While most of Buncombe County’s restrictions on public life to slow the spread of COVID-19 will remain in place through at least Friday, May 8, one rule is about to be loosened. At an April 30 press conference, Board of Commissioners Chair Brownie Newman signed a new executive order allowing mass gatherings of up to 10 people — a change from the current county ban on all such gatherings — effective 6 a.m. on Friday, May 1.
Even as people resume small gatherings, they will be expected to maintain a physical distance of at least 6 feet and follow public health guidance on sanitation and masks. The county’s cap on wedding and funeral attendance remains at 10 people, less than the state limit of 50.
Newman said that the move better aligned Buncombe’s guidance with that of Gov. Roy Cooper and noted that the county would continue to follow the governor’s lead on reopening throughout the coronavirus pandemic. However, Newman added that the county would maintain its current restrictions on leisure travel, which are stricter than those of the state, until further notice.
“Due to the popularity of Asheville as a tourist destination and the fact that many areas of the country, including neighboring states, have extensive spread of COVID-19 transmissions, we will need to take a careful and gradual approach to inviting significant numbers of people from outside the region and state into our county,” Newman said.
State ‘hopeful’ to begin lifting restrictions May 9
The latest update from North Carolina officials reflected cautious optimism about the state’s progress toward economic reopening. Both Cooper and Dr. Mandy Cohen, the state’s secretary of health and human services, said during an April 30 press conference that COVID-19 trends and preparedness were largely moving in the right direction.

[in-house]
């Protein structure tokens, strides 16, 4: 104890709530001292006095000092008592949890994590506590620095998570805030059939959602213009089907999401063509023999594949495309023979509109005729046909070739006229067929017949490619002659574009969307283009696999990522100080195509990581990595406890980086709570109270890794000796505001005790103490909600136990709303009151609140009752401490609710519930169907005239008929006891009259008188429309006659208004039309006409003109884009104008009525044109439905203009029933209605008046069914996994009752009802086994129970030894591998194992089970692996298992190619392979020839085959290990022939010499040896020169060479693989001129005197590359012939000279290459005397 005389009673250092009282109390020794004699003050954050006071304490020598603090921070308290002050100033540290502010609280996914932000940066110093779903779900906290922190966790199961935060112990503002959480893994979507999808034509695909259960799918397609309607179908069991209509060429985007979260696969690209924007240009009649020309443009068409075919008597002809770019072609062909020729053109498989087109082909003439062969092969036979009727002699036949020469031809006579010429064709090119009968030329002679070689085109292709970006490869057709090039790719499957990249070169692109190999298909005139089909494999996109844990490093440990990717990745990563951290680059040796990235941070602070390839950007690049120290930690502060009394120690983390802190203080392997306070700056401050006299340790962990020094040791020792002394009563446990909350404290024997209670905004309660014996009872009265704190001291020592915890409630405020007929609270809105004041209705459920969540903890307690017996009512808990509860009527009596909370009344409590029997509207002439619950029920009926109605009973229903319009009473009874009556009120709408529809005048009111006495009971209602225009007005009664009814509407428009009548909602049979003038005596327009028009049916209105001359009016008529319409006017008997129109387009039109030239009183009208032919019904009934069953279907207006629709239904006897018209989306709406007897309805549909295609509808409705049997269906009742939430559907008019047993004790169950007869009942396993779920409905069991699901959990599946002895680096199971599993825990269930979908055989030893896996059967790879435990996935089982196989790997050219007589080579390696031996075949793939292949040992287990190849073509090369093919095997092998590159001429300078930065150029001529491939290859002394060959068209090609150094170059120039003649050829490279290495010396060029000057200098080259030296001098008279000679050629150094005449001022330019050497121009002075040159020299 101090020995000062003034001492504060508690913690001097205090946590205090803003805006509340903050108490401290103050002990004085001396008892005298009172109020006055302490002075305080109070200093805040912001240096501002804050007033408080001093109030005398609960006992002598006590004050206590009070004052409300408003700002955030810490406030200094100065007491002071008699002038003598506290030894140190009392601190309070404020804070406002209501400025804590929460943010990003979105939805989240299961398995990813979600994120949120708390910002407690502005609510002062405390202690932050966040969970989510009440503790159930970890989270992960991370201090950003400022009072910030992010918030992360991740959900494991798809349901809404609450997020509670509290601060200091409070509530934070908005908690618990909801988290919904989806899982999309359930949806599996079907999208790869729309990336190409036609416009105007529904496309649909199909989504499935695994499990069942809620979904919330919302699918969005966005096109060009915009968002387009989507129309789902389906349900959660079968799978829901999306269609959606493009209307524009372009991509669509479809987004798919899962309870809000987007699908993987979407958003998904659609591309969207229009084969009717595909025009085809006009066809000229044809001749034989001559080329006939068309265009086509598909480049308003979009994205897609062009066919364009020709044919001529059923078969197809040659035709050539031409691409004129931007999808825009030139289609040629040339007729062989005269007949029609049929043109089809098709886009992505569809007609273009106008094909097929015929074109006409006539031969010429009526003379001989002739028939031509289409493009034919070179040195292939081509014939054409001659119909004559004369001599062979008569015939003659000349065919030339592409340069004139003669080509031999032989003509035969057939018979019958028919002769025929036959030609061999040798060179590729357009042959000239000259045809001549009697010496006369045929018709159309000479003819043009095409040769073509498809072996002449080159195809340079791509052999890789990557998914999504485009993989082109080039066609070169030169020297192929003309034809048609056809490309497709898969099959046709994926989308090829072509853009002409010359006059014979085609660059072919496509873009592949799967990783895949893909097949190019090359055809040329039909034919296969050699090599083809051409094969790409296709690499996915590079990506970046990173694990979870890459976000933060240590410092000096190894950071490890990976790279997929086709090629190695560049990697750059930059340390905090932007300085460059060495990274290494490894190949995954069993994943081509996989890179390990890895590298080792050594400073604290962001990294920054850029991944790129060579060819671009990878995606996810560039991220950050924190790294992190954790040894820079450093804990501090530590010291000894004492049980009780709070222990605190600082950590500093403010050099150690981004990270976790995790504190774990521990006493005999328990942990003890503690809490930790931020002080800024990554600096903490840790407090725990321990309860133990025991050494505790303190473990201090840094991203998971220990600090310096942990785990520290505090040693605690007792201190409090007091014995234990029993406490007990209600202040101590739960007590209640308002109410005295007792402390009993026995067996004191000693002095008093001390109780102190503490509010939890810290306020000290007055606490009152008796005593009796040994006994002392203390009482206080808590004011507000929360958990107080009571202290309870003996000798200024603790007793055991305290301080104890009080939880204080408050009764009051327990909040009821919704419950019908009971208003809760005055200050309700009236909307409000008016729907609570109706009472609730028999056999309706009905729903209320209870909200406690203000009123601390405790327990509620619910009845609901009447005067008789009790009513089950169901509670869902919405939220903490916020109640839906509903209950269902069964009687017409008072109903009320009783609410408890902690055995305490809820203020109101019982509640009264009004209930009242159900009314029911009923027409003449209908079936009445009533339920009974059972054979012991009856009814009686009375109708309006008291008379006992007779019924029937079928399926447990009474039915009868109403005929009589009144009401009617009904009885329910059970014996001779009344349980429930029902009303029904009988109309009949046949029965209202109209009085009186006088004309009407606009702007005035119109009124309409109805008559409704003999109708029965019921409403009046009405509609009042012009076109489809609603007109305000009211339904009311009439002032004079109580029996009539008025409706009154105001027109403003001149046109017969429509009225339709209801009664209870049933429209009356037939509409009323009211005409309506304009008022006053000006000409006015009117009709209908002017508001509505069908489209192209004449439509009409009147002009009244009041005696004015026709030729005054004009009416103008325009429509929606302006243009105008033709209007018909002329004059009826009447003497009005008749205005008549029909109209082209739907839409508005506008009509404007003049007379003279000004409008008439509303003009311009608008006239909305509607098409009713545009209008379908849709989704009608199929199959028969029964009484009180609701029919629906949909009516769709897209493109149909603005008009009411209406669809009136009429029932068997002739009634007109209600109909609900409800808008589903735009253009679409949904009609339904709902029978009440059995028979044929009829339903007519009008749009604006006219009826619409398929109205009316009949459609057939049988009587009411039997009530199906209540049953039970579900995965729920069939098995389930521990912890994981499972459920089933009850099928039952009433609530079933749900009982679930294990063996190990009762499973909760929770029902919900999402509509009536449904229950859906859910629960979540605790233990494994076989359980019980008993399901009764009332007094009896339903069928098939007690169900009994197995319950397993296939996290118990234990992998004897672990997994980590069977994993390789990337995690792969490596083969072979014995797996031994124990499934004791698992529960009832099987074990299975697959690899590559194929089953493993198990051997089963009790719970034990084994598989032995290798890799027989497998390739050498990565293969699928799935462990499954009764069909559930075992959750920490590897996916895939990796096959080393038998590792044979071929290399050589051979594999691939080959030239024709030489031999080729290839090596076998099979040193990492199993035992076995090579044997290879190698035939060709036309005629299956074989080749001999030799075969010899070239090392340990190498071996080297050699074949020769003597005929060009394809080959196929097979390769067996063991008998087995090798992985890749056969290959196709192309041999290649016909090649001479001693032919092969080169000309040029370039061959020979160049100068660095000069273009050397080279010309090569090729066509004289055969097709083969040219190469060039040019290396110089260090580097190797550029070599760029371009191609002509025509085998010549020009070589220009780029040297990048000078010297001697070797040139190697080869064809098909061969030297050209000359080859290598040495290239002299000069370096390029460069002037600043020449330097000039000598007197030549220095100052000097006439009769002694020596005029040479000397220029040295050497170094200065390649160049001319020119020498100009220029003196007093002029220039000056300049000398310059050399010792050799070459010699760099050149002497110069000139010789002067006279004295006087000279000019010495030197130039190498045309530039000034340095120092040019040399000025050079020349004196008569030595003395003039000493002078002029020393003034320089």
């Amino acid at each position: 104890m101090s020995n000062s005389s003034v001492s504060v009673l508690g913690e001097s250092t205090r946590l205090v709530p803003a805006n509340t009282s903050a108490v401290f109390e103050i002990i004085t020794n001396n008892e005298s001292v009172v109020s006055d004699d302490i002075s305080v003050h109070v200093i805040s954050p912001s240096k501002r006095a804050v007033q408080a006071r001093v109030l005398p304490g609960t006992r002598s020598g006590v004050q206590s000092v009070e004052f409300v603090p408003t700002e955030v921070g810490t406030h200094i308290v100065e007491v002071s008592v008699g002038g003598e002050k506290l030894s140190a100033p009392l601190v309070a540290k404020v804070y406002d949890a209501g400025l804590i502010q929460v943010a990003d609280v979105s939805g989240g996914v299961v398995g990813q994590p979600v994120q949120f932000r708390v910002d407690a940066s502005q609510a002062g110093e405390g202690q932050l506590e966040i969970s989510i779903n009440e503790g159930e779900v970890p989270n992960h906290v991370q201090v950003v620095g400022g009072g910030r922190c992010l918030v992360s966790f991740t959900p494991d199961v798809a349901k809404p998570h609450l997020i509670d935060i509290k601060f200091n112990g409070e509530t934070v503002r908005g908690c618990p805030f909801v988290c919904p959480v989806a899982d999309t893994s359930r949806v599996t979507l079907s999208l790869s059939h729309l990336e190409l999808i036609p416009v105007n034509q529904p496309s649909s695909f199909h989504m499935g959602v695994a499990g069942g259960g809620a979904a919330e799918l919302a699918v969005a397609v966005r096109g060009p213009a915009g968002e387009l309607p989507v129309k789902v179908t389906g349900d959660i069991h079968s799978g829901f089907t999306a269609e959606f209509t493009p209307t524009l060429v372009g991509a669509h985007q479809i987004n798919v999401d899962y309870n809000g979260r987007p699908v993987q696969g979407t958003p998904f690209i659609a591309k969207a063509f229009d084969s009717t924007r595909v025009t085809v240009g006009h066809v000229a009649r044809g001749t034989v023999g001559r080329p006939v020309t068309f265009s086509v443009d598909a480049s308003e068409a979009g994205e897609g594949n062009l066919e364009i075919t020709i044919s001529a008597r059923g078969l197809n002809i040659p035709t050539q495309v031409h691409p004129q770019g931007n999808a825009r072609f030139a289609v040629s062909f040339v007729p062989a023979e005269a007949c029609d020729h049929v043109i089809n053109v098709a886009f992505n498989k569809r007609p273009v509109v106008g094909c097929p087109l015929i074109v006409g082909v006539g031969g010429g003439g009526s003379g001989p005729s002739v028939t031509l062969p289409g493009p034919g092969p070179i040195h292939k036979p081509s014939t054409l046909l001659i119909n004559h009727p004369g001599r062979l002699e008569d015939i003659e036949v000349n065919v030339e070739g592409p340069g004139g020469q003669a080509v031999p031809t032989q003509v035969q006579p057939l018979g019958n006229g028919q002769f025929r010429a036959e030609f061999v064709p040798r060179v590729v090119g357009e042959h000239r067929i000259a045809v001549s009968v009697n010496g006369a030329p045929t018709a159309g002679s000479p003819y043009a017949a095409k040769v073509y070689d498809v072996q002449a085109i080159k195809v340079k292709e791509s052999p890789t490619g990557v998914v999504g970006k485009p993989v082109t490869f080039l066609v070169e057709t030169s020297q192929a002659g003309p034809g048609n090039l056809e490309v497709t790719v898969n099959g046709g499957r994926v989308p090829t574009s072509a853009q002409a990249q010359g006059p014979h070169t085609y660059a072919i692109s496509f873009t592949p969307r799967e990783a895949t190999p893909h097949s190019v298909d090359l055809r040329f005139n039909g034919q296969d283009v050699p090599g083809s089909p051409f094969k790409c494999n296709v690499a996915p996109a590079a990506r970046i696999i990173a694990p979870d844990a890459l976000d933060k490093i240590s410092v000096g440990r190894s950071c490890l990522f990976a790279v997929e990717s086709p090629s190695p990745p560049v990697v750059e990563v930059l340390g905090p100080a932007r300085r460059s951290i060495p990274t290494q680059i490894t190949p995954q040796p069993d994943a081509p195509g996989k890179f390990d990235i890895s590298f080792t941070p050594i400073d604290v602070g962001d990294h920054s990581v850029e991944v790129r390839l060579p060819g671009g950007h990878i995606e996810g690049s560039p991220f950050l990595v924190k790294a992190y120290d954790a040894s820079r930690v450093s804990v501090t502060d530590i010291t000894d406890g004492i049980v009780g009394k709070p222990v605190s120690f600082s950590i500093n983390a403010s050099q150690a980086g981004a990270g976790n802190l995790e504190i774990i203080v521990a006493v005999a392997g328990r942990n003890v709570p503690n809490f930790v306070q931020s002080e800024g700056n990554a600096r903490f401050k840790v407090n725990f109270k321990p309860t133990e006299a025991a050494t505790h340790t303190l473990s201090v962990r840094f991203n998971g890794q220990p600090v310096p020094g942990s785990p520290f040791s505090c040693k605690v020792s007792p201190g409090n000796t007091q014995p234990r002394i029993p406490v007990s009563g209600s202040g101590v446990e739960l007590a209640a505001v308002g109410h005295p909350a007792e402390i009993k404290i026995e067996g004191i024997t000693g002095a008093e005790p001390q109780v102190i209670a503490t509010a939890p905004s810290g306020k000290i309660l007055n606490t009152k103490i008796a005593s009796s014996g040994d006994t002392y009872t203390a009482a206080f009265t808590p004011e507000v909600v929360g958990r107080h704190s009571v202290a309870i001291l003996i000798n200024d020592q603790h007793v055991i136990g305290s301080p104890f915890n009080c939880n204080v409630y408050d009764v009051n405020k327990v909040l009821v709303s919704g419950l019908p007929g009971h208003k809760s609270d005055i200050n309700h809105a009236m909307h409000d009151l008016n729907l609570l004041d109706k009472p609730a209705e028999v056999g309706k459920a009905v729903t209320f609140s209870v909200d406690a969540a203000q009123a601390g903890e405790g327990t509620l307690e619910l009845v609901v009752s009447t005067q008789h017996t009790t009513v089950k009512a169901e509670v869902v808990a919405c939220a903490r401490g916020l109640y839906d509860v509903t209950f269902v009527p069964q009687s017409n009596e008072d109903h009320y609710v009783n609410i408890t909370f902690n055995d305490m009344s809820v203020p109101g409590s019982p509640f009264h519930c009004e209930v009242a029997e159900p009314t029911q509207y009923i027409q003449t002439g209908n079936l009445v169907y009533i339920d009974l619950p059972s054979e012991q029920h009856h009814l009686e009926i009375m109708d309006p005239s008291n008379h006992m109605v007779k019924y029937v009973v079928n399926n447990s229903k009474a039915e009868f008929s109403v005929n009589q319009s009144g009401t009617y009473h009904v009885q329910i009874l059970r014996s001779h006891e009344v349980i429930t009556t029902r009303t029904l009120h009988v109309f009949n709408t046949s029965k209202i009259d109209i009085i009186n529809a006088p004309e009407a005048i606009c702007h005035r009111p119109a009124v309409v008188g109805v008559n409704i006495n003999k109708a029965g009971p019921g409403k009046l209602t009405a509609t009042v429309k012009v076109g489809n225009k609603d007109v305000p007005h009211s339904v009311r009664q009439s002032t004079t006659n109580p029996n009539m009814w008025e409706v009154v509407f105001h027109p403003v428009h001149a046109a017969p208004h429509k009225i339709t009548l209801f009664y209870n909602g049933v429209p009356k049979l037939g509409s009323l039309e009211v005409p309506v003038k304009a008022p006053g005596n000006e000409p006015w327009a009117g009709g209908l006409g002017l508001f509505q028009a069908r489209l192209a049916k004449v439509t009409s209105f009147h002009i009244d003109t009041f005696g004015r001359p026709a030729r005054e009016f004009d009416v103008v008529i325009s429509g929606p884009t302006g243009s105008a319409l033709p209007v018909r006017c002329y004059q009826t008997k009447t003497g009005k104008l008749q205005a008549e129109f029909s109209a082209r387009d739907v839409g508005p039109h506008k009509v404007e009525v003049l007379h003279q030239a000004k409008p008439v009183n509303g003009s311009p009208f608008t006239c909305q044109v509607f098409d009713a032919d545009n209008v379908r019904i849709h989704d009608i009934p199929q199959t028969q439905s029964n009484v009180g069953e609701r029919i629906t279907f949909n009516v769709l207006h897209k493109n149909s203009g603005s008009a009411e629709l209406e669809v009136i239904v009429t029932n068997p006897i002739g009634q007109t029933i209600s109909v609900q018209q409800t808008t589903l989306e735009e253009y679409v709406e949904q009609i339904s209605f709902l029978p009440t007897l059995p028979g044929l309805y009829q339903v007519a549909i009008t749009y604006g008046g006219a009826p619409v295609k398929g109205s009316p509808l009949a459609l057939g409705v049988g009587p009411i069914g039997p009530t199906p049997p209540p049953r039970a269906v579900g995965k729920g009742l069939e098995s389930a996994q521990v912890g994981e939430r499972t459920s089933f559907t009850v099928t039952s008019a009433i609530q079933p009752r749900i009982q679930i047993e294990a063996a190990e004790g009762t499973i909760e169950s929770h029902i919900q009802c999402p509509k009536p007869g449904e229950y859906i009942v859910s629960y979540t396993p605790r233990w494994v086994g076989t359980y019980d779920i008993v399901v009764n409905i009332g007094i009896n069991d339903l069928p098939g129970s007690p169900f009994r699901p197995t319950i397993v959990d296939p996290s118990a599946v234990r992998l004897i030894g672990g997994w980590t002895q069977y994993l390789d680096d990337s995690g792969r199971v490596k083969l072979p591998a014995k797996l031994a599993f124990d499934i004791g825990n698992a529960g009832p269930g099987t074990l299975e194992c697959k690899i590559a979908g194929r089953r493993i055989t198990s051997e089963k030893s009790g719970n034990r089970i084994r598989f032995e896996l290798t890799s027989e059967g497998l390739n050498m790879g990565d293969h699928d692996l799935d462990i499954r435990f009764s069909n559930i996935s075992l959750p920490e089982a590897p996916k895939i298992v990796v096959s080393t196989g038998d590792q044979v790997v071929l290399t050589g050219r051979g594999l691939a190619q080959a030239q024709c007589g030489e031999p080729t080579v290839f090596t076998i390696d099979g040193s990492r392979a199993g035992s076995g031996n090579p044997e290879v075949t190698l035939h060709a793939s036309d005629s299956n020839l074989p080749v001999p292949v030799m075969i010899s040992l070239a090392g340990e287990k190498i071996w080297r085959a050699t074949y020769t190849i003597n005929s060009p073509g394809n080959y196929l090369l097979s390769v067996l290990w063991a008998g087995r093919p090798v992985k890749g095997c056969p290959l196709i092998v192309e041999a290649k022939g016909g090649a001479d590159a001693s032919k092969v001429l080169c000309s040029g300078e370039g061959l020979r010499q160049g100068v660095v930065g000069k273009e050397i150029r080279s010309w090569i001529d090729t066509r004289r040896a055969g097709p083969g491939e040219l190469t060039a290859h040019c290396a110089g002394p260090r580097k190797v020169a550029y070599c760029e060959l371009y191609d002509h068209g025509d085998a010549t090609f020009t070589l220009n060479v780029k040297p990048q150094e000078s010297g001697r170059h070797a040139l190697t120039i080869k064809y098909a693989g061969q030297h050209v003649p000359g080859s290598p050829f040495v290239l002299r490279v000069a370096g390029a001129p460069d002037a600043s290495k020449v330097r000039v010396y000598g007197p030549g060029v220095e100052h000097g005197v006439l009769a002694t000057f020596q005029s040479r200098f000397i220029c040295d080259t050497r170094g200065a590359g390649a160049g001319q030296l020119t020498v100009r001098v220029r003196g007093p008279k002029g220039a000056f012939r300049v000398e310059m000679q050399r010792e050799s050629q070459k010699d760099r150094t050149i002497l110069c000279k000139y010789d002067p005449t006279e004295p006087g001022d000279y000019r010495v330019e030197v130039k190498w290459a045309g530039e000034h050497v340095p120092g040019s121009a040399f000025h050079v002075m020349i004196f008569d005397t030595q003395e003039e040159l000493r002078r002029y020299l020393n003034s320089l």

Cohen pointed specifically to the percentage of COVID-19 tests with positive results as a bright spot for North Carolina. That number, as high as 17% on April 17, had come down to roughly 9% as of April 29. The state was also conducting more tests overall, giving health officials a better grasp on the disease’s spread.
If these trends continue, Cooper said, the state could begin Phase 1 of its three-phase reopening plan as early as Saturday, May 9. Parks could reopen under those rules, as could nonessential retailers such as sporting goods stores and clothing boutiques.
But the governor emphasized that, for North Carolina to have the best chance at reopening soon, residents should continue to follow his stay-at-home order through the next week. “Complacency could risk lives and undo these plans,” he said.
In other news
- Buncombe County released its COVID-19 Self-Checker on April 30. Residents can access the tool, which provides advice about disease symptoms and next steps, on the county website or by calling 828-419-0095.
- According to a study released April 28 by finance website WalletHub, North Carolina has the nation’s worst support system for residents impacted by COVID-19. Jill Gonzalez, a WalletHub analyst, cited the state’s low percentage of residents with health insurance and significant problems with its unemployment system as primary reasons for the ranking.
- The Nantahala Health Foundation — one of the successor foundations resulting from the sale of nonprofit Mission Health to HCA Healthcare — established a COVID-19 recovery fund and will match the first $100,000 in donations. “We cannot begin to predict what our communities will need six or nine months or even a year from now,” said NHF Board Chair Jane Kimsey, “but we knew we must position ourselves in such a way that we’d be ready to help when future needs are identified.”
- Asheville Outlets is hosting a drive-thru food drive to benefit the Asheville Buncombe Community Christian Ministry. From Friday, May 1, through Friday, May 8, drivers can pull up to the food court entrance to donate nonperishable food and hygiene items from 10 a.m. to 2 p.m. each day.
- Brother Wolf Animal Rescue is partnering with Meals on Wheels of Asheville Buncombe County to provide food for seniors’ pets. Homebound seniors in need can contact Becky Blalock with Meals on Wheels at 828-253-5286.